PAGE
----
Hy Farber



Into The Woods

July 13 - September 4th, 2008

Documentary on the Artist

Click on Any Image Below for Larger Version

Slice of Apple, 1996
Laminated Plywood
32" x 27" x 38"

The Spill, 1998
Laminated Plywood
36" x 40" x 23"

Bite of Pear, 1998
Laminated Plyood
48" x 31" x 26"

Sumo Wrestlers, 1990
Laminated Plywood
74" x 72" x 51

Torso of a Woman, 1988
Laminated Plywood
16" x 12" x 6.5"

Dancing Couple, 2006
Laminated Plywood
32" x 26" x 22"

Ballet, 2005
Laminated Plywood
43" x 60" x 18

Embrace, 1997
Laminated Plywood
28" x 28" x 19"

Damsel in Distortion, 1993
6" x 4.5" x 1.75"

Hair, 1988
21" x 11" x 10.5"

Abstraction, 1999
2.5" x 4" x 4"

Embrace, 1997
2" x 2" x 1.25"

Foot in Mouth Disease, 2007
2" x 1.5" x 1.5"

Polar Bear, 2002
3.8" x 11" x 3.1"

Sumo, 1990
3" x 2.5" x 1.5"

The Burden, 2005
3.75" x 2.25" x 1.5"

Couple Dancing, 2006
5.25" x 4" x 2"

Nude Back
Oil on Canvas
47.5" x 28.5"

Abstract Painting
Oil on Canvas
48" x 72"


Wood Works

87 year-old sculptor, Hy Farber, says that he carves in wood because “it is warm like all living things.” Subjects like supple fruits, dancing couples, and sumo wrestlers bring to mind vibrancy and life in a panoply of different forms. The elegant curvature of his figures captures perpetual motion, heightened by the curvilinear wood grain as alive and organic as the trees from which they are carved. Woodworking combines the aesthetics of sleek modernity and warm naturalism to achieve a reinvigorated conception of sculpture. The scale of his work elicits a jarring but familiar experience, and his immense depictions of fruit are at once direct and surreal. Lying somewhere between the Pop of Claes Oldenberg and the abstraction of Henry Moore, Farber’s figures and still-lives renew the viewer’s relationship with sculpture and its classical tropes.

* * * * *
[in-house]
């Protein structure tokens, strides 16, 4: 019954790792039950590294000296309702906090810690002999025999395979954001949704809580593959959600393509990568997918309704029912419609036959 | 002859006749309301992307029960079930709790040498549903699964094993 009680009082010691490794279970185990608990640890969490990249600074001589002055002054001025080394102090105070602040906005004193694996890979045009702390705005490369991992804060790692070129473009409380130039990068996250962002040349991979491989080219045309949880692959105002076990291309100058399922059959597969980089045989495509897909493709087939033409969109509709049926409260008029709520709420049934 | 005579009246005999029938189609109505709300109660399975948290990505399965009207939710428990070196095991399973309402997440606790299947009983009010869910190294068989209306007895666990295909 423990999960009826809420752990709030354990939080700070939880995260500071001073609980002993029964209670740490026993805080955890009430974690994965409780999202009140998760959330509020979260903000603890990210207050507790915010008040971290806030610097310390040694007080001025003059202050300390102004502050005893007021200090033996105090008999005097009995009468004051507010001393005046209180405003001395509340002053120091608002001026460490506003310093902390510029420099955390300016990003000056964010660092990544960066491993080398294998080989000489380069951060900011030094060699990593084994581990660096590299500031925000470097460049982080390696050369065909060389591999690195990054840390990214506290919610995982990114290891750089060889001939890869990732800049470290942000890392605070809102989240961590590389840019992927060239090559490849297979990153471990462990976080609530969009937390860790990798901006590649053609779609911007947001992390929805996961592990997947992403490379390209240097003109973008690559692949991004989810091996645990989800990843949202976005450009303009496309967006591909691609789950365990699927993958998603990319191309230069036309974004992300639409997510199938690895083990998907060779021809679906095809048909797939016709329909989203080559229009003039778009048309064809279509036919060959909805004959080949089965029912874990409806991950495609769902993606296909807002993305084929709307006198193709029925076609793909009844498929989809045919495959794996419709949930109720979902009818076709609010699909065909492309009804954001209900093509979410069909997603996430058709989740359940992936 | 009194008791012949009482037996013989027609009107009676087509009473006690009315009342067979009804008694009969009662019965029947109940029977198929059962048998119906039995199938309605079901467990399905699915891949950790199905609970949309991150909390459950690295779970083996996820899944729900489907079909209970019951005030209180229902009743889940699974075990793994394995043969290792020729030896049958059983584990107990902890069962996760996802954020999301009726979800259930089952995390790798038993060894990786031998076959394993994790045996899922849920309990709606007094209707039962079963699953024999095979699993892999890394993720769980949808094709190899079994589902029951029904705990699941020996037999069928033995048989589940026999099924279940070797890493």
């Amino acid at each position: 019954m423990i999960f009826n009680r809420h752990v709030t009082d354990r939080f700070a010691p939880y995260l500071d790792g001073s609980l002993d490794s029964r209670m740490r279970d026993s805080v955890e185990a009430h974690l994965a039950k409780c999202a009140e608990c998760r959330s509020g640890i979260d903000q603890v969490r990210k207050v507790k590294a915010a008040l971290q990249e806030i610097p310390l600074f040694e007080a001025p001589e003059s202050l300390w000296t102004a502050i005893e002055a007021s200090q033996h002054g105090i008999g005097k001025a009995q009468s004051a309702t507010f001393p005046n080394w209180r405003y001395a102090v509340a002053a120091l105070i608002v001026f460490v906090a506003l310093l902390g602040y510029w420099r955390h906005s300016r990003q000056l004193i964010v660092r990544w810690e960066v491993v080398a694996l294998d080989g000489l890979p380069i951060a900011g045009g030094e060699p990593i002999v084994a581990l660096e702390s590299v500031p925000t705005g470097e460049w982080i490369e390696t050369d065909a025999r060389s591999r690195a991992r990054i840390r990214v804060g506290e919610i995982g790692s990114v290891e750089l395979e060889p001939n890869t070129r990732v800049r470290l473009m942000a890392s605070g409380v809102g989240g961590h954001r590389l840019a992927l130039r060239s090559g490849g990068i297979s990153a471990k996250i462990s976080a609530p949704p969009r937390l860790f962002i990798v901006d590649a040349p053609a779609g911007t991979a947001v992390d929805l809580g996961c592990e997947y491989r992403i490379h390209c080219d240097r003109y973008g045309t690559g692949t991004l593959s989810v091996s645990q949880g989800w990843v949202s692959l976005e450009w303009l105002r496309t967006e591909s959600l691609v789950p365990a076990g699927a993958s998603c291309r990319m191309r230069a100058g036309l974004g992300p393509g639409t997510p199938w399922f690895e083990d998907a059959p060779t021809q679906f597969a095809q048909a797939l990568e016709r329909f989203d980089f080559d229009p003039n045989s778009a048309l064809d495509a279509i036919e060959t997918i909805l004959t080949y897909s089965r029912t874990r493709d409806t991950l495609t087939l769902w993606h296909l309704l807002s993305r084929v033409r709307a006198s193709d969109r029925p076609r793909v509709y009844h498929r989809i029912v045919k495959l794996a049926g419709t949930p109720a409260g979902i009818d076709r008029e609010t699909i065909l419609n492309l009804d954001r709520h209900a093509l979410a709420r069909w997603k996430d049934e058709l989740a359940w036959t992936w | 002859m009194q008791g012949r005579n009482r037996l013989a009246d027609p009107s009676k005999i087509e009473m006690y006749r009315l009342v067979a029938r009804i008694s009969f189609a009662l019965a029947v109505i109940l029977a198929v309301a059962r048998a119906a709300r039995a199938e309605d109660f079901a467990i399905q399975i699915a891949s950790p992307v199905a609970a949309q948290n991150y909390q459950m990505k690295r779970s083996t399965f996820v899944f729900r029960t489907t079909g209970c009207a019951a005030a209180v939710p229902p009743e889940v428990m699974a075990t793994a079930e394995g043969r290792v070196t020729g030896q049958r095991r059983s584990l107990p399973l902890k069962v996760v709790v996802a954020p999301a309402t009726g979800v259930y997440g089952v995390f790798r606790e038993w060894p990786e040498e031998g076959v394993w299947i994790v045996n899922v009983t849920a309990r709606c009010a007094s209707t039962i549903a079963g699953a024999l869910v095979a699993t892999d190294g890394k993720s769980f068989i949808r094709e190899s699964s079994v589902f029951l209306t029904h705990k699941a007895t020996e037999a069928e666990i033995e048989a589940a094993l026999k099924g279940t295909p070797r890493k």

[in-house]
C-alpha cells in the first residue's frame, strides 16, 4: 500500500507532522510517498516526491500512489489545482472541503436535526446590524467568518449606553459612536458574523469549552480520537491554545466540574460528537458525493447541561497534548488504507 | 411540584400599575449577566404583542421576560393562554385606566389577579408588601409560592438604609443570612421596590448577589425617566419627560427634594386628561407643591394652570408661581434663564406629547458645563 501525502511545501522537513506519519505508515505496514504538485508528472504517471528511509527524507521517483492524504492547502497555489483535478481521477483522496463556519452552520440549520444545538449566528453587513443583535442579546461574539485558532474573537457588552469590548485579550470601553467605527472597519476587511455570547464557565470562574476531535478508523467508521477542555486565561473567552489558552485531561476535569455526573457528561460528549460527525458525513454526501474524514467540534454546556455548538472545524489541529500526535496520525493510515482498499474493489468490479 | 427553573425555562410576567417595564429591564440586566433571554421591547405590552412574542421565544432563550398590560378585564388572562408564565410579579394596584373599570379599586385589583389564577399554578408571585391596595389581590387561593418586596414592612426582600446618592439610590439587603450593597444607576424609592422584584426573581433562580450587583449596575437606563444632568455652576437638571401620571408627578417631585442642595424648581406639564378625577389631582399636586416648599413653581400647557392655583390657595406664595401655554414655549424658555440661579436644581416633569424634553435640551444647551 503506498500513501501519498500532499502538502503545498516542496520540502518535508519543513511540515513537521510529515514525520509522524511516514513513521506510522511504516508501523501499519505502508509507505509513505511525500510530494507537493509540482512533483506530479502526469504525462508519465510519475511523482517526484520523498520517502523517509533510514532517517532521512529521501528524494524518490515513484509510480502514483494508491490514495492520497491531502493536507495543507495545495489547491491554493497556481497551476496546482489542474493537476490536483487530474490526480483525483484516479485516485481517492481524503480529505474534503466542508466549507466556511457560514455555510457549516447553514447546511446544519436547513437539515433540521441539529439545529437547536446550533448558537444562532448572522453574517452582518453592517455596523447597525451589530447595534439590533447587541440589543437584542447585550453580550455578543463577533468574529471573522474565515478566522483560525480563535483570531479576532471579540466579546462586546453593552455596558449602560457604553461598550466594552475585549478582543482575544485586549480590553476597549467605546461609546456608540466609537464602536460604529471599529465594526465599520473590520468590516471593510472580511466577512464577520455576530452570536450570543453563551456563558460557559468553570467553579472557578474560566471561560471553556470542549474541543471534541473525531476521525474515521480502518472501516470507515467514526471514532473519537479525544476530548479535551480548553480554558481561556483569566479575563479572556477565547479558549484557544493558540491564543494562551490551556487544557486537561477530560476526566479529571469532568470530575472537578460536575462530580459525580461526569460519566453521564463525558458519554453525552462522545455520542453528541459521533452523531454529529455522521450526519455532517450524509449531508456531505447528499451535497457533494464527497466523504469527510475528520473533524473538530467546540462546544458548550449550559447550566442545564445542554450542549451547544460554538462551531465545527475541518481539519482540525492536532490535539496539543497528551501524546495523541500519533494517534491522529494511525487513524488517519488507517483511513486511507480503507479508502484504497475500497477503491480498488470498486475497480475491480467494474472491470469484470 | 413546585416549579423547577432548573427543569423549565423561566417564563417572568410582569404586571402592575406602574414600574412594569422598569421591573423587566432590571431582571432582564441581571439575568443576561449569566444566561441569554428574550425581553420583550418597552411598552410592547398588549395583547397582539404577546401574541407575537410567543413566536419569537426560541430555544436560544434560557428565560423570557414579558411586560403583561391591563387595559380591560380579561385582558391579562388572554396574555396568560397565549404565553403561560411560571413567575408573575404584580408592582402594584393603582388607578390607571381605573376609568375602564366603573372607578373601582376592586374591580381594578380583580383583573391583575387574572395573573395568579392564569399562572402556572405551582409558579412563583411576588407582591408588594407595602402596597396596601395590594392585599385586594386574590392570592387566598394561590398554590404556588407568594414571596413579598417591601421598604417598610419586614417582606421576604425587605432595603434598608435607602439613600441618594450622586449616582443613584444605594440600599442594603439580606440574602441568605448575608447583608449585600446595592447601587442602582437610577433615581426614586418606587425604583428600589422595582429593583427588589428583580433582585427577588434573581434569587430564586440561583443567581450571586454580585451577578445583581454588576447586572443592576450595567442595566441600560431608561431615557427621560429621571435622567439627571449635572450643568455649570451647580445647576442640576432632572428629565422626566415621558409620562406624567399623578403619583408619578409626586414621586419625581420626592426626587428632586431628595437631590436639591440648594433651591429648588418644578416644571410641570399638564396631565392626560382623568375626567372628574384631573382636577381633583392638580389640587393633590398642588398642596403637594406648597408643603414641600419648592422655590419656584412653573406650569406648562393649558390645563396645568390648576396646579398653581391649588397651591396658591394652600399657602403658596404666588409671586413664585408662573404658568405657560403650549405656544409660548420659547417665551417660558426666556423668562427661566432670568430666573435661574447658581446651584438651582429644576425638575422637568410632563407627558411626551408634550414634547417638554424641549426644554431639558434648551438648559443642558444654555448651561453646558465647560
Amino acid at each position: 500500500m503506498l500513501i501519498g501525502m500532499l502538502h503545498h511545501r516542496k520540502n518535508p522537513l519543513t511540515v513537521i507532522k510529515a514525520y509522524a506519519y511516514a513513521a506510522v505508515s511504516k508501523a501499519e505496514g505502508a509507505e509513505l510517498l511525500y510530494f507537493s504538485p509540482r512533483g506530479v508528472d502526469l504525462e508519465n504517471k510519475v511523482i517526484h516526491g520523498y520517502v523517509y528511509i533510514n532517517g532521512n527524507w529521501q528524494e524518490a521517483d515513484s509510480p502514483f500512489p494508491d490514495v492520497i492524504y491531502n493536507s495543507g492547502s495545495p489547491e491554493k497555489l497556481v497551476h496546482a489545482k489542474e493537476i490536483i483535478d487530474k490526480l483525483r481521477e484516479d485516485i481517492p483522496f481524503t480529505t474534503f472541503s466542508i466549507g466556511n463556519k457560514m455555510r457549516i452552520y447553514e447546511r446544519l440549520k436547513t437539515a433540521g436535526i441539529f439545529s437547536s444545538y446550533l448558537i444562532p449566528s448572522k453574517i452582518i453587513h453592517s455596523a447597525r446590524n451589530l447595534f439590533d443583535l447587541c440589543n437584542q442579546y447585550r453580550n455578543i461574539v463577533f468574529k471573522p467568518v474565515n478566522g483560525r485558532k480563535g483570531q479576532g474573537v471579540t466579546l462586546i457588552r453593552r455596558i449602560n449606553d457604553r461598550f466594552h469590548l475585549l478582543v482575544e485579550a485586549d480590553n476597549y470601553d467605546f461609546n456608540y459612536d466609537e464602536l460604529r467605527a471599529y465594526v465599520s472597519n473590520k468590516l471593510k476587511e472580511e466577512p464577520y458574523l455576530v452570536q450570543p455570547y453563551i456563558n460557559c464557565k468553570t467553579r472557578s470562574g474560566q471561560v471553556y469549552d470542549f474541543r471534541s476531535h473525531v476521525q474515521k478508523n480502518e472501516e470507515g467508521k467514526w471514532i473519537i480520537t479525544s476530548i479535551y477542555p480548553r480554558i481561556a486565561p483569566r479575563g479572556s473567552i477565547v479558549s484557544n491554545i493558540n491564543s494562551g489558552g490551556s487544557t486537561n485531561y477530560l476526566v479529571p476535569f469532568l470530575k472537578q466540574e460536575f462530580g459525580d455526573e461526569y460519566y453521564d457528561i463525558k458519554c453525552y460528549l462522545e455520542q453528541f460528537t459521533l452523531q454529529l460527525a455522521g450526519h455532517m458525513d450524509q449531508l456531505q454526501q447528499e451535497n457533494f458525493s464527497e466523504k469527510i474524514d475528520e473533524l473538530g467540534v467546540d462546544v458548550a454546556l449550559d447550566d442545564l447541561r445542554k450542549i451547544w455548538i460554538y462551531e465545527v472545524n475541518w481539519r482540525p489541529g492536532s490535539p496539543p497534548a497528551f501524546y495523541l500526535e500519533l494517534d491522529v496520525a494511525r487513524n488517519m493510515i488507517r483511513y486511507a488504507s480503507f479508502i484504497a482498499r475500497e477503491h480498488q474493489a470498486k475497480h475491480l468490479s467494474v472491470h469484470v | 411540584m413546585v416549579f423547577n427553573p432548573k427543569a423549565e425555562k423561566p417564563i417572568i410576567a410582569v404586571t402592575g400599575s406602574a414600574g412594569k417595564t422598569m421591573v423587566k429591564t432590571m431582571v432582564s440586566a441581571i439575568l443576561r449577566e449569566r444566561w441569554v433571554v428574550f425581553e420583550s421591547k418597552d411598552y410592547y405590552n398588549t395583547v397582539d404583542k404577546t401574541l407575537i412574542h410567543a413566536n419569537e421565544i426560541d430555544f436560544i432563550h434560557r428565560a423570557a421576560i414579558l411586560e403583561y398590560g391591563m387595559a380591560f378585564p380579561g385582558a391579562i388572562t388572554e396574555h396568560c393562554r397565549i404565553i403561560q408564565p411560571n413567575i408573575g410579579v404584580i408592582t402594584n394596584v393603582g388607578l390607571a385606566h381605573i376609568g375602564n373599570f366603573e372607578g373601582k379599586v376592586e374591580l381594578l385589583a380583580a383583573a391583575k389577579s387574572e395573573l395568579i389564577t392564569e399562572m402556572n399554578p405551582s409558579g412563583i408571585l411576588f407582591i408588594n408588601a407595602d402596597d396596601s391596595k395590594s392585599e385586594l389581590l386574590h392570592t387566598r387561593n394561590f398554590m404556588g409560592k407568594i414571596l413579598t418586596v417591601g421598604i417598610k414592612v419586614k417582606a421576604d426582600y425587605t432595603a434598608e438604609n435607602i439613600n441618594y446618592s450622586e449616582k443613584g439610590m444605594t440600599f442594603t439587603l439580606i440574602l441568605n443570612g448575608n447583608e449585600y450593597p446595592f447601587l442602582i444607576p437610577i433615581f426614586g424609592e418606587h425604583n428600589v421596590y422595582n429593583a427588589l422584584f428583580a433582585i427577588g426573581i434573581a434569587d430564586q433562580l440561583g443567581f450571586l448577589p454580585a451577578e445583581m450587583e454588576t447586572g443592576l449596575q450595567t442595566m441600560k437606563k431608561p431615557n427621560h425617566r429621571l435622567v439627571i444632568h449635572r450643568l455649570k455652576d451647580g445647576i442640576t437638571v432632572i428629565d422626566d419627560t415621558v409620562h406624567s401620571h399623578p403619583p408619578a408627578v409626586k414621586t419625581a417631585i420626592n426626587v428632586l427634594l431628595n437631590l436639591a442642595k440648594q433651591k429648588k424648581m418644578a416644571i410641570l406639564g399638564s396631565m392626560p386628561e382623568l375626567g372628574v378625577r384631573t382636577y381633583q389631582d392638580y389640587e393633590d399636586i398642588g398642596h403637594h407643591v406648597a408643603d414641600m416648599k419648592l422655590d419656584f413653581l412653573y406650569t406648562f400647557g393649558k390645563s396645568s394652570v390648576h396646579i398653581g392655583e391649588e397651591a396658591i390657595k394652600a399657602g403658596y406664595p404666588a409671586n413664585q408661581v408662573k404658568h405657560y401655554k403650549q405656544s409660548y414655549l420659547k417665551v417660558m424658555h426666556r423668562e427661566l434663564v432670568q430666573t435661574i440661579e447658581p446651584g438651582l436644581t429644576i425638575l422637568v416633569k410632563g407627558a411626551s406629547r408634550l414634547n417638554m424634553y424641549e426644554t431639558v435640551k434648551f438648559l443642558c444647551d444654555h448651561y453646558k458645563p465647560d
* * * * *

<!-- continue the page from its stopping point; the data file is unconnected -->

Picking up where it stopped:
Kellen Shipley

Biography of the Artist

Hy Farber attended the High School of Music and Art in New York. He received a scholarship of study at the Florence Cane School of Art in N.Y.C., studying with the Mexican artist, Jean Charlot. He studied commercial art at Pratt Institute.

From 1939 to 1941, Mr. Farber worked as a staff artist for the New York newspaper, P.M. He served the U.S. military during Wolrd War II as an artist for the magazine, Air Force, and for many other Army publications. One of his war-effort posters won an honorable mention in a national competition, and was included in agroup show at the Museum of Modern Art, and learned a recommendation from President Roosevelt.

A chapter in the book, The Artist in Each of Us, by Florence Cane, published in 1949, highlighted Mr. Farber and his life as a young artist.

In 1946, Mr. Farber moved from New York to Los Angeles. He studied at Art Center College of Design and graduated in 1949. He then began his career as a graphic and architectural designer. Winner of over 70 awards, his design is included in the permanent collections of the Museum of Modern Art, Mead Paper Company, and the San Francisco Public Library. He was published in Graphis, Print, and CA magazines.

Between 1951 and 1983, Mr. Farber taught graphic design at UCLA; Manchester College of Art and Design, England; California State University, Northridge; Art Center College of Design; and California State University, Los Angeles.

Mr. Farber has been working full time as a fine artist since the mid-1980s. He has received numerous awards for his sculpture and drawings, and his work has been exhibited throughout California.